Arms Control and European Security

By Graeme P. Auton | Go to book overview

Introduction

Robert J. Jackson

The Committee on Atlantic Studies was established in 1964 to promote transatlantic dialogue on important international issues. Since that time it has grown and regularly reaches well beyond its immediate membership, involving politicians, scholars, students, and the general public in informed debate on important foreign affairs and defense questions.

This volume reflects the stimulating and sometimes controversial discussions that took place among members and guests of the Committee on Atlantic Studies at their annual meeting in October 1987. On the eve of the Washington Summit, scholars from both sides of the Atlantic gathered on the campus of Trinity College in Toronto, Canada, for a series of private and public meetings to discuss the implications of the "new" arms control for European security. This resulting volume--in which the authors have had the opportunity to "update" their earlier conference contributions, taking into account subsequent arms-control developments and the 1988 U.S. presidential election--provides a timely assessment of arms-control issues from a variety of European and North American perspectives.

Arms control has arrived at a significant crossroads, not only with respect to East-West accord but also in terms of its implications for the transatlantic relationship between the United States and its European allies. The Soviet Union and the United States have agreed to a treaty eliminating intermediate-range and short-range ballistic missiles, and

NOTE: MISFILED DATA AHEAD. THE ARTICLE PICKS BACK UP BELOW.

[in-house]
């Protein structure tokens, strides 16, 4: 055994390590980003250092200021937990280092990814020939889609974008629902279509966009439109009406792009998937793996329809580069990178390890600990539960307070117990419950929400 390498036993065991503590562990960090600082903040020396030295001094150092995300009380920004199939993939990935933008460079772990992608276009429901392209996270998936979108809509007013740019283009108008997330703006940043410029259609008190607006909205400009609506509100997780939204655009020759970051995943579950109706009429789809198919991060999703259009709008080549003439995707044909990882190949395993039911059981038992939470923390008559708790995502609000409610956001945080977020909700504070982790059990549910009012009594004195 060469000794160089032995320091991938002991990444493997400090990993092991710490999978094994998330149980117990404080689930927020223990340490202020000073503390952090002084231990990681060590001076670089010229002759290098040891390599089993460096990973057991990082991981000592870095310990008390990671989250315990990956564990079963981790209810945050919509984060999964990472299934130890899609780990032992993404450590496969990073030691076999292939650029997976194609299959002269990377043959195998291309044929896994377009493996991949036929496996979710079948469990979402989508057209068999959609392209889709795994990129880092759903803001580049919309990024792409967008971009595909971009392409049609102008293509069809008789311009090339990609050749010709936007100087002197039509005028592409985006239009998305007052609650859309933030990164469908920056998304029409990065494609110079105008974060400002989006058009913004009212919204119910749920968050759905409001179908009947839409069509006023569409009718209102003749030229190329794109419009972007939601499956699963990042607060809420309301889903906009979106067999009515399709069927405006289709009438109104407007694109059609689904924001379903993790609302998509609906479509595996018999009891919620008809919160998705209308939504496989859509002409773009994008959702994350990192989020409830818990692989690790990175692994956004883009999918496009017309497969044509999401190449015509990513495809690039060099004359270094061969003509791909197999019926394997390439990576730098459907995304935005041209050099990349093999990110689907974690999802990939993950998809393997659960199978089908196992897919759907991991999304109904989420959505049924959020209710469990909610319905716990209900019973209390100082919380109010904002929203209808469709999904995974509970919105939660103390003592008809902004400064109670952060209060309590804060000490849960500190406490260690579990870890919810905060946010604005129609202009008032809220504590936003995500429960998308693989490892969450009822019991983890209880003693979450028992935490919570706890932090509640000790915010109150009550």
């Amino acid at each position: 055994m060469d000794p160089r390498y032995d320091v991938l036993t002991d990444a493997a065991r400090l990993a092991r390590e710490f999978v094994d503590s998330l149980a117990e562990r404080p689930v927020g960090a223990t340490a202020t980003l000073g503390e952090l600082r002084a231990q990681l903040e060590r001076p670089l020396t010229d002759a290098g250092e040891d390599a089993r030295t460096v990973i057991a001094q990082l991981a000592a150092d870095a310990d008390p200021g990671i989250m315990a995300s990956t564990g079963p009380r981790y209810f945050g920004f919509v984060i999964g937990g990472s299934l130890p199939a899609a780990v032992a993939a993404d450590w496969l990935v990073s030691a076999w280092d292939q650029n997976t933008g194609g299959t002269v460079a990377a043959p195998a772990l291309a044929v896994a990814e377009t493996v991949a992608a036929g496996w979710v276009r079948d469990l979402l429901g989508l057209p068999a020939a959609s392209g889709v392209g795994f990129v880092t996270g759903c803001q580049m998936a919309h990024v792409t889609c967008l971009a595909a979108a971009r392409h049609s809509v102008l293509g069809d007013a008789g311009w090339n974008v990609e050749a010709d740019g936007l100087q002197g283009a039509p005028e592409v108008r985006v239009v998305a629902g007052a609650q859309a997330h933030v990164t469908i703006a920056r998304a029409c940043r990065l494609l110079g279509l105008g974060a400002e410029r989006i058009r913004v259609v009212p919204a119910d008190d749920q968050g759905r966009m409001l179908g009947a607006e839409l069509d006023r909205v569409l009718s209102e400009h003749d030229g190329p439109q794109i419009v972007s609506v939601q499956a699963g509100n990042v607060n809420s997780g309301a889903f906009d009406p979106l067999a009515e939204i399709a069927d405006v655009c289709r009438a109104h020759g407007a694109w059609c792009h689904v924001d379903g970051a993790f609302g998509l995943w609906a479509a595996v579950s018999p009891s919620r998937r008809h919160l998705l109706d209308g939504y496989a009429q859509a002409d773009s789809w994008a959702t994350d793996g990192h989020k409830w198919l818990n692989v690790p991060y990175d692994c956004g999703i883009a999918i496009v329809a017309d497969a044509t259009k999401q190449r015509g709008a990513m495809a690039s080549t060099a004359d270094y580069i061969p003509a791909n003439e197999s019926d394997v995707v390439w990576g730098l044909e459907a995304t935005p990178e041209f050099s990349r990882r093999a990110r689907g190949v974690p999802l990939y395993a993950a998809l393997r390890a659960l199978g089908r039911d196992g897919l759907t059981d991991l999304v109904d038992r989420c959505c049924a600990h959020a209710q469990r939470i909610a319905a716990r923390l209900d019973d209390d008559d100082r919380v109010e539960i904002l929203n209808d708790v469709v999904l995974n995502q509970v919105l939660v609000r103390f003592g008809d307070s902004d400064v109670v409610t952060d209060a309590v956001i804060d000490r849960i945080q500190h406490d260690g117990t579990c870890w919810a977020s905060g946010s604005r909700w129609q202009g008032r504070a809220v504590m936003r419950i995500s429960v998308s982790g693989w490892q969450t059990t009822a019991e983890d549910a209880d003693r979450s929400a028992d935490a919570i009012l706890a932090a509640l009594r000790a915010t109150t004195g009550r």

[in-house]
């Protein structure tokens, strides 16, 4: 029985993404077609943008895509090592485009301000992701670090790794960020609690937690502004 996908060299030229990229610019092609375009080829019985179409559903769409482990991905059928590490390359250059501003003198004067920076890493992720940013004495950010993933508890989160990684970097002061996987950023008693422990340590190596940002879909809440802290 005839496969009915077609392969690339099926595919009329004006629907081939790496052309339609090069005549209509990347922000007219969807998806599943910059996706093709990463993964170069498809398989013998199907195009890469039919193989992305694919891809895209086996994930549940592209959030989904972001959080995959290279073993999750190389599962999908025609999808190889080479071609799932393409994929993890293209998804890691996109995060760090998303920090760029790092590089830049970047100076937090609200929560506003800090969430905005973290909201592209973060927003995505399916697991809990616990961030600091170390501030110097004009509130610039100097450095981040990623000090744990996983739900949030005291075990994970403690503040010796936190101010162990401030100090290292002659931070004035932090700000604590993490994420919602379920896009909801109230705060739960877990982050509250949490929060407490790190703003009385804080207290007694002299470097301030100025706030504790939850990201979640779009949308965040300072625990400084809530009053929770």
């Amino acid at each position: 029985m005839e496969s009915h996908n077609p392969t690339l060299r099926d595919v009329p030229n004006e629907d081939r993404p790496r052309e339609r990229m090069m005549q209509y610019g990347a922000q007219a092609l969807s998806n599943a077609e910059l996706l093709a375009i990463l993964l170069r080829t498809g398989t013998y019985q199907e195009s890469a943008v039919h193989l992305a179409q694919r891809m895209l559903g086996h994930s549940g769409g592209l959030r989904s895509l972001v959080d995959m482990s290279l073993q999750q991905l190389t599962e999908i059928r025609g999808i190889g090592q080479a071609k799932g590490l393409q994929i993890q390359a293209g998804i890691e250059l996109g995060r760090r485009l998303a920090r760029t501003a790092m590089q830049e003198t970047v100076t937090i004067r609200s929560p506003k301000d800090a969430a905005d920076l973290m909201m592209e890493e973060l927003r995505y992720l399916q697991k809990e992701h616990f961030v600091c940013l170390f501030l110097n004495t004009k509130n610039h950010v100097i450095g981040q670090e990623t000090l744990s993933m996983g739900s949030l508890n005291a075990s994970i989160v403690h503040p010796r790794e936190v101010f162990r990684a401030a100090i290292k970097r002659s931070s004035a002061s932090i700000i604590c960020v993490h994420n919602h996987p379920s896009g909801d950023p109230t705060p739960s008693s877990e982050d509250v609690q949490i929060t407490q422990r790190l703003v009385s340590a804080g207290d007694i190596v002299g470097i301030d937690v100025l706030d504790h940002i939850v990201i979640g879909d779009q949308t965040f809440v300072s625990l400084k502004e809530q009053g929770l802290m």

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Arms Control and European Security
Table of contents

Table of contents

  • Title Page iii
  • Contents v
  • Acknowledgments vii
  • Introduction 1
  • 1: The Conceptual Dimensions of Arms Control 5
  • Notes 21
  • 2: Atlantic Security vs. Arms Control: A New European Imbalance? 25
  • Notes 38
  • Notes 38
  • 3: START, SDI, and Arms Control 41
  • Notes 56
  • 4: The Soviet Union and Arms Control 59
  • Notes 70
  • 5: Arms Control and Gorbachev: The View From the Public 73
  • Notes 93
  • 6: Conventional Arms Control in Europe: Beyond MBFR and CDE 95
  • Notes 108
  • 7: The CSCE Process: A Way to European Peace in Security 111
  • Notes 125
  • 8: Arms Control and NATO's Maritime Dimension 127
  • Notes 142
  • 9 - Nuclear-Weapon-Free Zones: A Northern European Perspective 145
  • 10: Political Accommodation and Conflict Avoidance: Superpower Accord on the Neutral Status of States 159
  • CONCLUSIONS 173
  • CONCLUSIONS 174
  • Selected Bibliography 179
  • Index 193
  • About the Editor and Contributors 203
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